The internet is evolving. It used to be made of computers, but today, the internet includes all sorts of “things” that can work together. This video explains the Internet of Things and what it can mean for both individuals and communities. It teaches:
- Why the internet in changing to include more “smart” devices
- What has enabled these “things” to become connected
- How increased connections could impact households
- How the internet of things could lead to greater efficiency and safety
The internet we use today is already made of things. These things are computers, routers and even smart phones.
When we need to send a message or look up a date, the things on the Internet are smart – they talk to each other, solve problems and get us what we need.
But unfortunately, most of the electronic things we use everyday are left out. Appliances in our home, like clock radios, can’t communicate with other things, like our thermostats. Our light switches don’t know when the sun sets.
But this is starting to change. Our things are getting on the Internet and that’s making them smarter. They’re able to send and receive commands. They have sensors that allow them to collect and analyze data.
We’ve been using an Internet of Computers, and now it’s becoming an Internet of Things.
For example, most light switches are considered “dumb” - they don’t collect, send or receive information. But if the switch could communicate with other devices and the Internet, amazing things could be possible.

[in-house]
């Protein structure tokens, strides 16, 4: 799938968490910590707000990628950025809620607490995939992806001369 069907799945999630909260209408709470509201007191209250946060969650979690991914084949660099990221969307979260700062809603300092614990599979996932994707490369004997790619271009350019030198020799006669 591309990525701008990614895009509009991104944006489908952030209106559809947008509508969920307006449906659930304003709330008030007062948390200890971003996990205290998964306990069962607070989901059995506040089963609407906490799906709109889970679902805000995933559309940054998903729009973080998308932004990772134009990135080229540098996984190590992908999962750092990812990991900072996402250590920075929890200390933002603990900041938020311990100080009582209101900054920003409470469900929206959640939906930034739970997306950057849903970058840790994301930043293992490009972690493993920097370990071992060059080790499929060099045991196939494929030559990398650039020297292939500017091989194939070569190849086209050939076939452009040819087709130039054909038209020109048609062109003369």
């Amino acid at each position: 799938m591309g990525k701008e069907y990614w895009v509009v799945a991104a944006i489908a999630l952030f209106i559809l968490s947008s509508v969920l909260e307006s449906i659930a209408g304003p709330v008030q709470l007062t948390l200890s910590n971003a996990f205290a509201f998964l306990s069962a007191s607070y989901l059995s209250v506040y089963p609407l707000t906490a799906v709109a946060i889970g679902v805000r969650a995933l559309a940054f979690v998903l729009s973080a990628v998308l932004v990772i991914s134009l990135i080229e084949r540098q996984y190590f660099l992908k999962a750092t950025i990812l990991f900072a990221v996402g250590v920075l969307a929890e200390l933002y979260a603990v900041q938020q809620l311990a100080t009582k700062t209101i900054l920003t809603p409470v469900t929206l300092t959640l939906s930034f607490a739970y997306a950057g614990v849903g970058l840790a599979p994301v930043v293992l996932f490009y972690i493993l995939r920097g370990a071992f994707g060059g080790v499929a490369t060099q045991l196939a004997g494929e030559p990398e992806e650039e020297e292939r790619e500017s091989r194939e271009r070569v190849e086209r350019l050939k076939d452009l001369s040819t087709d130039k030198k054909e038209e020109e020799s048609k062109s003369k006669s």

When you wake up in the morning and turn on the closet light, the switch could send messages to other things. Your coffee pot springs to life, your home thermostat raises its temperature and your radio switches to the traffic report.
At dusk, the light switch can check the Internet for the sunset times and turn on automatically. And that’s just the beginning. Your appliances could connect to the electric grid and only wash dishes when electricity is cheap.
The Internet of things also applies to cities and towns. Roads could have sensors that detect ice and automatically send data to drivers and road crews.
When water is scarce, gardens across a city could have sensors that measure moisture and even check weather reports so water use is smarter. The possibilities are endless and we’re only getting started.
Consider what would be possible if the things around you could connect, share information and work together? That’s the promise of the Internet of Things.
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